Friday, October 13, 2017

‘Do not disturb’ signs get another look after Las Vegas shooting

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Las Vegas Metropolitan Police Department Sheriff Joseph Lombardo talks about reevaluation of security measures for Las Vegas hotel/casino properties. 

Updated October 12, 2017 - 10:31 
When a “Do Not Disturb” sign hangs outside a hotel room for a while, staff will usually call or knock at some point to make sure everything’s OK.
But in the wake of the Las Vegas massacre, hotel operators may be asking themselves: How long should we wait before contacting guests who want to be left alone?
A gunman broke two windows in a 32nd-floor room at Mandalay Bay and sprayed bullets at concertgoers across the street on Oct. 1. Armed with at least 23 firearms, he killed 58 people at the Route 91 Harvest festival and left nearly 500 injured in the deadliest mass shooting in modern U.S. history, and then killed himself. He may have been able to prepare for the attack because housekeeping staff didn’t enter the room for some time.
People don’t want to be “inconvenienced” in the hospitality industry – they want to “get pampered” and don’t want to stand in lines, Metropolitan Police Department Sheriff Joe Lombardo told the Review-Journal this week.
The Transportation Security Administration sparked complaints among fliers nationwide, but now “it’s a way of life” and “it’s important for us to take that same stance moving forward,” including checking baggage, Lombardo said.
With Do Not Disturb signs, he said, “does that mean hands-off, no interaction completely or, ‘Yeah, we understand that, sorry we woke you up, but we gotta look … This is our facility, not yours.’”
“All those things have to be measured,” Lombardo said.
Casino owner Steve Wynn told Fox News in a segment that aired Sunday that if “a room goes on ‘Do Not Disturb’ for more than 12 hours, we investigate.”
“The scenario that we’re aware of … indicated that (the shooter) didn’t let anyone in the room for two or three days,” said Wynn, chairman and CEO of Wynn Resorts. “That would have triggered a whole bunch of alarms here.”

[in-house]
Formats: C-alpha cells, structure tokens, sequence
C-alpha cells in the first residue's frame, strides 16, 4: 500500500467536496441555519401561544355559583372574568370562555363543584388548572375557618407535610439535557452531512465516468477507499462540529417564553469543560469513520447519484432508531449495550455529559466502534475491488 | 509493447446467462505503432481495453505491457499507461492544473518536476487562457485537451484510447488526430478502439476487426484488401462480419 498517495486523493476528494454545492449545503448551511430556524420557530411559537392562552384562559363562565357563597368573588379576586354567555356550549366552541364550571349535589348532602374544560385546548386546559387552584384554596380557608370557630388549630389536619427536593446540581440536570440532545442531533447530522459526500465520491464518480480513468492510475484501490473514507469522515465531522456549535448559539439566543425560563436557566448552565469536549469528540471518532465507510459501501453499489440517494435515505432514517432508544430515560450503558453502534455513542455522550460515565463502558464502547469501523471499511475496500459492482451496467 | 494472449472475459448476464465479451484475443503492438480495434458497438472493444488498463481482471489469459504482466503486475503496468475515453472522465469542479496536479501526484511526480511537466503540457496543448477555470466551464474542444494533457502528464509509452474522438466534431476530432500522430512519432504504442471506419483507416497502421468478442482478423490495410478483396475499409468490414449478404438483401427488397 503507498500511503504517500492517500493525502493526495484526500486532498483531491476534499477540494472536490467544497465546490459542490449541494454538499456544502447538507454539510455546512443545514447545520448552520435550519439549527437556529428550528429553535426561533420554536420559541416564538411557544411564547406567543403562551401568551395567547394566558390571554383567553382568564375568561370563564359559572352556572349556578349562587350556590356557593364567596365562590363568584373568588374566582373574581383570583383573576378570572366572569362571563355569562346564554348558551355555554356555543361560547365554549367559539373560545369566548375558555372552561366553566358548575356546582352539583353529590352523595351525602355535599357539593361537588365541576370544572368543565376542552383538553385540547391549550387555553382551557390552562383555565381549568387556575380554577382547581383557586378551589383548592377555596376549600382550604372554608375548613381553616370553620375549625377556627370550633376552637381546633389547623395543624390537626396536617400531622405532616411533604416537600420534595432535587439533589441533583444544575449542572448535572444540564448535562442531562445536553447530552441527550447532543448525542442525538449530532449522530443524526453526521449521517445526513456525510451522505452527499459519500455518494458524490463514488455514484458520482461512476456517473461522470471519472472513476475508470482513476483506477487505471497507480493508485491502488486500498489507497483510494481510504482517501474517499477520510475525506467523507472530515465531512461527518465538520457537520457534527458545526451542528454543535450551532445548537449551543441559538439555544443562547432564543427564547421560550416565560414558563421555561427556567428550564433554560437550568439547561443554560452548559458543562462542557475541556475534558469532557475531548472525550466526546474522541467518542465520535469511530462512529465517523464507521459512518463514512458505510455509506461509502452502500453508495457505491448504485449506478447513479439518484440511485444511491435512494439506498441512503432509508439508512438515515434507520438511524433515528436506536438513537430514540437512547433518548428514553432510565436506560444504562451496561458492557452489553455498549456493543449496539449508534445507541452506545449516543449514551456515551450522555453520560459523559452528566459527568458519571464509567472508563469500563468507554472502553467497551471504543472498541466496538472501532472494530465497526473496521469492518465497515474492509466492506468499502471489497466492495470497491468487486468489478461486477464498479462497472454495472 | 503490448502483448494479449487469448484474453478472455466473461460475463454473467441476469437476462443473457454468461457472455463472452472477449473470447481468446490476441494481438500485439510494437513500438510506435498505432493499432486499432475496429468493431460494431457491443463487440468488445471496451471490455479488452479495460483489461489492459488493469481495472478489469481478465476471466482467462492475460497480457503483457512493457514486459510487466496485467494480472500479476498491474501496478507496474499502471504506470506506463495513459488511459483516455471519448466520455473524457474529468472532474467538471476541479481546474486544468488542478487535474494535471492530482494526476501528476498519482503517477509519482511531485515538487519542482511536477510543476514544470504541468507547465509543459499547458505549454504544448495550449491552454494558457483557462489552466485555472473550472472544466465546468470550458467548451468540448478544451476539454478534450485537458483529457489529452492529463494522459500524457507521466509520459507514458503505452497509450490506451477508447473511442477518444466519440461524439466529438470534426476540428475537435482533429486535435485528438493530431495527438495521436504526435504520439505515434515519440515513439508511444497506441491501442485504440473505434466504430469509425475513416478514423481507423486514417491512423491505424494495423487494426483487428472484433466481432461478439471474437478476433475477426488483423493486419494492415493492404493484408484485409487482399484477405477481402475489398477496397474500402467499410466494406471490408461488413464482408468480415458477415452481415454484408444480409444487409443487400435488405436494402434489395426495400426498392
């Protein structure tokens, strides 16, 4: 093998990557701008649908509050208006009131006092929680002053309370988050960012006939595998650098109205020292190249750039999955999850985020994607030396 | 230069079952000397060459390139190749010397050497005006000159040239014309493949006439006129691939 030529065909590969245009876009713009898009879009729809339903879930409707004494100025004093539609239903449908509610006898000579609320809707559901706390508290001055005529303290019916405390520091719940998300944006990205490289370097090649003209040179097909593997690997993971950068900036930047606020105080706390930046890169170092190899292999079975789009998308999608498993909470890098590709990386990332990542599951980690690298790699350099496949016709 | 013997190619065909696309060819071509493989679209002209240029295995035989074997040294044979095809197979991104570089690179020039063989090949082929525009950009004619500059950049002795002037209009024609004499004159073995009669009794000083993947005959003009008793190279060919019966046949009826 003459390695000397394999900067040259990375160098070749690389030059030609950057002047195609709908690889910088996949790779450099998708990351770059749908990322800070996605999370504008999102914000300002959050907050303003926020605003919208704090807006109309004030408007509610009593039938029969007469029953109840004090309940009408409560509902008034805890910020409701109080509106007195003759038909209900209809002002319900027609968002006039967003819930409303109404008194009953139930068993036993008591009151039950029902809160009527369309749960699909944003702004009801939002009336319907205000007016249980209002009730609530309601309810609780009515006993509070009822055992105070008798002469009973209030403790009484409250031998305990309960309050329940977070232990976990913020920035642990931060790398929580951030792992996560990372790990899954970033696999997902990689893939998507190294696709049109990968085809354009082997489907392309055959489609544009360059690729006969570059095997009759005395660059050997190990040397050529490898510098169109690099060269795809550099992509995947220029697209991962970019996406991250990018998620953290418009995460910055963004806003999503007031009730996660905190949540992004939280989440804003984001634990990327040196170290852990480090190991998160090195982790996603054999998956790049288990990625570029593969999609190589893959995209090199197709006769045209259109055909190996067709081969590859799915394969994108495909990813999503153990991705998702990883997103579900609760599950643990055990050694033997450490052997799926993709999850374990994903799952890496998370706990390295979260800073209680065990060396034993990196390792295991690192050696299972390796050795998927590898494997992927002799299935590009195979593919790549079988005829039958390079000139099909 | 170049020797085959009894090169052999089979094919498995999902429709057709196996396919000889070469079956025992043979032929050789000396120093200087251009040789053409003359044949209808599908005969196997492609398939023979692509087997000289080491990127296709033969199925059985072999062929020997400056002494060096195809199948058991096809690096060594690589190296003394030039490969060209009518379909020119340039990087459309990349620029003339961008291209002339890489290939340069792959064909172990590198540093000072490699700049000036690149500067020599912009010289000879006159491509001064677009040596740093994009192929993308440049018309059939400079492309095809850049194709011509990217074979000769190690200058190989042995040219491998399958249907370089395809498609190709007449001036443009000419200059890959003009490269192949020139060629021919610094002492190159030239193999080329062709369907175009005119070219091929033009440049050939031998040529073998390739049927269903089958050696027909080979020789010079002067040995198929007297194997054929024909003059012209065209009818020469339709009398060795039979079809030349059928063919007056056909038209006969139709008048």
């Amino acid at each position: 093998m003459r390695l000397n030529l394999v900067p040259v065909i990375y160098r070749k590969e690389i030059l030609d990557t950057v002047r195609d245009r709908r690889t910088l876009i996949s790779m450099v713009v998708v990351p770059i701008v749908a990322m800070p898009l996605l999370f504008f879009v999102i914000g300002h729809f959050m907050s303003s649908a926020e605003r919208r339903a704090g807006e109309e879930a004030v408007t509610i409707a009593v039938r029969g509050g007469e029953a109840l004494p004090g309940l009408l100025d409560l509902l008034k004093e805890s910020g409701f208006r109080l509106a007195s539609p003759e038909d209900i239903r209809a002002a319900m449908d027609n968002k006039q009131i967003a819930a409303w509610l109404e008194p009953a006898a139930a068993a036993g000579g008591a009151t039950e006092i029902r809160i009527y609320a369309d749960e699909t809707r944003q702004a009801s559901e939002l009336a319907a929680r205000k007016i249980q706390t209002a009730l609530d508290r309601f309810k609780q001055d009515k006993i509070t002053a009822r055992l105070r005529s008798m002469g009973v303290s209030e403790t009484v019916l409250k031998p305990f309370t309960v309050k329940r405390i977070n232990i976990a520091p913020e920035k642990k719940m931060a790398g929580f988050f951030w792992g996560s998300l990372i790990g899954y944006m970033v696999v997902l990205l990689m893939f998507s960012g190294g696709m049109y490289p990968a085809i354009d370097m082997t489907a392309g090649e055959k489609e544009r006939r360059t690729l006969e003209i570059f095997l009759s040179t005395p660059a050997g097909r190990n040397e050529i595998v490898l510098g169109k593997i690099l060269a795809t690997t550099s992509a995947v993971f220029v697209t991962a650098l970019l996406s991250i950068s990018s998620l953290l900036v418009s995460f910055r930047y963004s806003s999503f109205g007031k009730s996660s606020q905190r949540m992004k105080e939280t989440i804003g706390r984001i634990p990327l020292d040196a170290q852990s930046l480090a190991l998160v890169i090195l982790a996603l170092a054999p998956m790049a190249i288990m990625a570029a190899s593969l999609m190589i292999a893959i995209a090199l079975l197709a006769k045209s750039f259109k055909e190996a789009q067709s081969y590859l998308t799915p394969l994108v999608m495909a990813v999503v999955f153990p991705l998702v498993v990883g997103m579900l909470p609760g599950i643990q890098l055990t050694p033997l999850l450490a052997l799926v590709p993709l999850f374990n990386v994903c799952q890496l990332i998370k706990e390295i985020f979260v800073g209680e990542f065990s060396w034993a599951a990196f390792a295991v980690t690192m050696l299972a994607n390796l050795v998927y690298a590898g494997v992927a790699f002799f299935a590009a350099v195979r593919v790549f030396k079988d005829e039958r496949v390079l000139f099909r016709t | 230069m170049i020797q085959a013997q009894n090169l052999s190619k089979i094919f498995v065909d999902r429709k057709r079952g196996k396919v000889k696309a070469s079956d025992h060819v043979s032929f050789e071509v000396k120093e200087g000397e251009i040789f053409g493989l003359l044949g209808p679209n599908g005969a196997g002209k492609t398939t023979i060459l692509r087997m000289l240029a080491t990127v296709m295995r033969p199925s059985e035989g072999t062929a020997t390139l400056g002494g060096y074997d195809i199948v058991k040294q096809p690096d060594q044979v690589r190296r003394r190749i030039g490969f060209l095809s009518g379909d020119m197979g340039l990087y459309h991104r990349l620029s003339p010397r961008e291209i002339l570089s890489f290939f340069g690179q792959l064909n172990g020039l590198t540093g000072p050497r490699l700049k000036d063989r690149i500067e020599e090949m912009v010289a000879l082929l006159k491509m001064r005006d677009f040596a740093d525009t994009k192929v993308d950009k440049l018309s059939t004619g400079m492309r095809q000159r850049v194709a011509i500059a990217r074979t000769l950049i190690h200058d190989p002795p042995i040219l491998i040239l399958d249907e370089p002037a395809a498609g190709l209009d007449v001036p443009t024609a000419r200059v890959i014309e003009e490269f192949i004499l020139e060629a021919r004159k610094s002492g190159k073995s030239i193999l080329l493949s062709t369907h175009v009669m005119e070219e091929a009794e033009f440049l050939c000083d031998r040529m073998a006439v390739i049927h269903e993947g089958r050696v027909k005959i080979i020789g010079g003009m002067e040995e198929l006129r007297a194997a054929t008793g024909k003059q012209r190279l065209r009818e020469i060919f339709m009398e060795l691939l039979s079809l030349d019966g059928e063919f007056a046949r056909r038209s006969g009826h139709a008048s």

A holed-up guest might be ill, he added, and staff would check to see if they’re safe.
The 12-hour policy was implemented “shortly after the recent tragedy,” Wynn Resorts chief marketing officer Michael Weaver said in a statement to the Review-Journal.
Details of the shooter’s stay at Mandalay Bay still are in flux. Lombardo said this week that the gunman checked in on Sept. 25, three days earlier than previously reported, and that he spent the first three days in a separate room before moving to the corner suite from which he launched the rampage.
It’s also unclear whether a check by hotel staff could have prevented the massacre. Guests with Do Not Disturb signs can tell hotel workers that everything is fine, prompting staff to leave them be, according to Kevin Murphy, an associate professor at University of Central Florida’s Rosen College of Hospitality Management.
No industrywide standard
There is no industrywide standard for how long hotels wait before trying to make contact with guests, said Dick Hudak, founder of Florida-based Resort Security Consulting. He said 12 hours is “too soon” but agreed that policies can vary based on the owner, the hotel and the guest.
Typically, hotels require that rooms with a Do Not Disturb request should be entered for routine cleaning after three days, although with some companies, workers enter for a courtesy cleaning after 24 hours, American Hotel & Lodging Association spokeswoman Rosanna Maietta said.
Hotels’ first concern is guest safety, said Steven Carvell, a finance professor at Cornell University’s School of Hotel Administration. They need to ensure, for instance, that a guest isn’t dead or unconscious.
Illegal activity can happen in any hotel. But it’s far more common to worry about a guest’s health than to worry he’s stockpiling weapons, according to Central Florida’s Murphy.
“When’s the last time you heard someone had 23 assault rifles in their hotel room,” he said.

Many facts ‘still unverified’

Asked if hotels would review or change their Do Not Disturb policies in light of the massacre, Carvell said that “everybody always reviews everything” after a tragedy like this.
“Why would they not?” Carvell said.
Efforts to gain comments from Mandalay Bay owner MGM Resorts International were unsuccessful.
In a statement sent to reporters late Tuesday by an outside public-relations firm, MGM spokeswoman Debra DeShong said “many facts are still unverified and continue to change as events are under review.”
She also said, in an apparent reference to a recent Metro briefing on the shooting, that MGM “cannot be certain about the most recent timeline that has been communicated … and we believe what is currently being expressed may not be accurate.”
She did not elaborate.
“We understand the public’s desire for information” but “it is not appropriate for us to comment further at this time on what remains an open matter for law enforcement,” DeShong said.
Contact Eli Segall at or 702-383-0342. Follow @eli_segall on Twitter.

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